“Disruptive, shocking or malicious”
The company says it reviewed hundreds of thousands of web pages that are linked from the platform to evaluate which content has little substance or has an abundance of “disruptive, shocking or malicious” ads. Then, they used artificial intelligence to spot similar pages on the platform.
Once identified to be a low-quality web page, the new News Feed algorithm places the page lower in a user’s feed and disqualifies it from being an ad. It’s essentially a ranking system that creates a hierarchy based on a web page’s quality, sparing users from being bombarded with obnoxious or NSFW ads the moment they head over.
They’ve done this before.
Sound familiar? That’s because Facebook has used this tactic before to tackle clickbait. Last year, the company announced it had analyzed thousands of article headlines to determine whether or not they were clickbait (Think: “How To Lose 95 Pounds In Less Than One Week”). Using this data, they developed a software algorithm that effectively scores web domains and Pages on their clickbait violations and this score determines their status in a News Feed — much like the new algorithm.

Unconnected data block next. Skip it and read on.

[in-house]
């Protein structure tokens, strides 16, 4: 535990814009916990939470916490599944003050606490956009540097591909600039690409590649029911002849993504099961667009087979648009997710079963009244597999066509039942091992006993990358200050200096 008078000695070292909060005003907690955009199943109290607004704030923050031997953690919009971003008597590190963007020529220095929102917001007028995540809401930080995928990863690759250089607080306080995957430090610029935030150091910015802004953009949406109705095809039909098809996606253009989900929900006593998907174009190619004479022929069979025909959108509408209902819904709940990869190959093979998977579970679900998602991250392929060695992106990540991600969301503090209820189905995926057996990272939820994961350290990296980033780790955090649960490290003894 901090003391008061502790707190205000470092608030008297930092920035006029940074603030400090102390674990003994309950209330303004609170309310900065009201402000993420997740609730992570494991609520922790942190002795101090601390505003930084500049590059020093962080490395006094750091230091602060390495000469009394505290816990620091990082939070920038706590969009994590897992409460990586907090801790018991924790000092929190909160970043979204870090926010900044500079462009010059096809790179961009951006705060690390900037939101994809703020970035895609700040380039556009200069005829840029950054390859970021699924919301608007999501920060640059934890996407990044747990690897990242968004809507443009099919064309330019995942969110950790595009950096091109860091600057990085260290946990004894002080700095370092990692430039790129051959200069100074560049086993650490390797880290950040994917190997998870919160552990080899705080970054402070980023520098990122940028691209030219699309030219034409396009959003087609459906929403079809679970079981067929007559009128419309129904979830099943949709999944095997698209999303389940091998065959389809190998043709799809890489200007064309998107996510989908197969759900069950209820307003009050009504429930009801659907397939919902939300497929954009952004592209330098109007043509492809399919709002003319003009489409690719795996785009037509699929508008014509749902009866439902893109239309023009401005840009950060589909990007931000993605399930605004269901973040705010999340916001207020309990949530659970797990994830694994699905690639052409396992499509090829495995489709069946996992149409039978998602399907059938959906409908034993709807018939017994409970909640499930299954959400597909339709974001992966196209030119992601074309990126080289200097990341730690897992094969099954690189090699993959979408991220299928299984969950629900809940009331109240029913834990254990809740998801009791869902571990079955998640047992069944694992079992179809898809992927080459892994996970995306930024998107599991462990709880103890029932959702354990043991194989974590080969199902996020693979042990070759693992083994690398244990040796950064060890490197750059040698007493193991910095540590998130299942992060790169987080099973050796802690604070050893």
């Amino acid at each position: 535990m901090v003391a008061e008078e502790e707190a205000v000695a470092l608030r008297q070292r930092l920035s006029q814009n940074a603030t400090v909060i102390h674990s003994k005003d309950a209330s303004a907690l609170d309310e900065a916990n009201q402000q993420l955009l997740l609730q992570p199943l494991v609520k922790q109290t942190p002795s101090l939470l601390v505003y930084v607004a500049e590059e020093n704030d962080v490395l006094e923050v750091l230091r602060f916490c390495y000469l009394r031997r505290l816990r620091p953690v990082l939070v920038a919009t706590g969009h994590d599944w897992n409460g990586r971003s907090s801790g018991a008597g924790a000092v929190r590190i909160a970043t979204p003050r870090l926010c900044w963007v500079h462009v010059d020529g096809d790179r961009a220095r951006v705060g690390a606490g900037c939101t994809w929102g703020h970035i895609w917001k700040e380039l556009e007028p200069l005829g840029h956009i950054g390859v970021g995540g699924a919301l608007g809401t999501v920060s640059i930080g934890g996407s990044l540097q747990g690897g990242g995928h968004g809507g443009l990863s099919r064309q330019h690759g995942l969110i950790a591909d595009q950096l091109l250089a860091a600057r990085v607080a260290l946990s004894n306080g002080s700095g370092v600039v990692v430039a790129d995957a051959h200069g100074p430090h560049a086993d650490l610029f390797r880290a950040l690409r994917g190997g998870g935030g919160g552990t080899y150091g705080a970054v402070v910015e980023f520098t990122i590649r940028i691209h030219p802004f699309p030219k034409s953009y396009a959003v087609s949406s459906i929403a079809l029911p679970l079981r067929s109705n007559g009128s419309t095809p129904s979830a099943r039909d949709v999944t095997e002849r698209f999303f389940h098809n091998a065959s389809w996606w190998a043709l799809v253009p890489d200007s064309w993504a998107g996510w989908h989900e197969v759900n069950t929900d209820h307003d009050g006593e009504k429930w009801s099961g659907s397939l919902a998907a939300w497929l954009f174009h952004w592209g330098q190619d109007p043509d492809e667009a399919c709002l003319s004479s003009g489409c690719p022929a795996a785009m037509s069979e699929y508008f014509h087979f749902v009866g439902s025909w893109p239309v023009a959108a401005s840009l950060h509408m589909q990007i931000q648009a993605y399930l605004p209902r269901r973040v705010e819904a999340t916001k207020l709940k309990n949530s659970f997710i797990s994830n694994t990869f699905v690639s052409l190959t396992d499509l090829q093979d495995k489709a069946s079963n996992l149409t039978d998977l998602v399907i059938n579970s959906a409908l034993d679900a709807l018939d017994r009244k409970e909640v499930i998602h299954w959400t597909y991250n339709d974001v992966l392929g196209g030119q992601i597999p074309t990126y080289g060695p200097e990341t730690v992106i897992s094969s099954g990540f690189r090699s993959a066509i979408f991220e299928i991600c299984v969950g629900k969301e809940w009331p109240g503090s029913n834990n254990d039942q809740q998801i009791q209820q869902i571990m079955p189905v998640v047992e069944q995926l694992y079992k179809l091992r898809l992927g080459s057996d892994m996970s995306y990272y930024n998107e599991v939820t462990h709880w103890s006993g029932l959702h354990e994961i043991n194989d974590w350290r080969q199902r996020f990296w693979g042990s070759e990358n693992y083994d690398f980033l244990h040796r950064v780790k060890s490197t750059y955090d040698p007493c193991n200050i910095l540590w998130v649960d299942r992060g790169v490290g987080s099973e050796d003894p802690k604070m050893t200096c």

“This is one of the first times we’re actually using information from the experience that people will have once they click something to help inform the ranking in News Feed,” product manager Greg Marra told Recode
But how will it affect fake news?
One practical result of this change is how it will affect the prevalence of “fake news” on the social networking site. It’s no secret that Facebook has a fake news problem — the issue was spotlighted amid the 2016 presidential election. While Facebook CEO Mark Zuckerberg denied allegations — he claimed 99 percent of content on the platform is real — our sister site Gizmodo reported the company was aware of the problem and even had access to a tool that could block false content.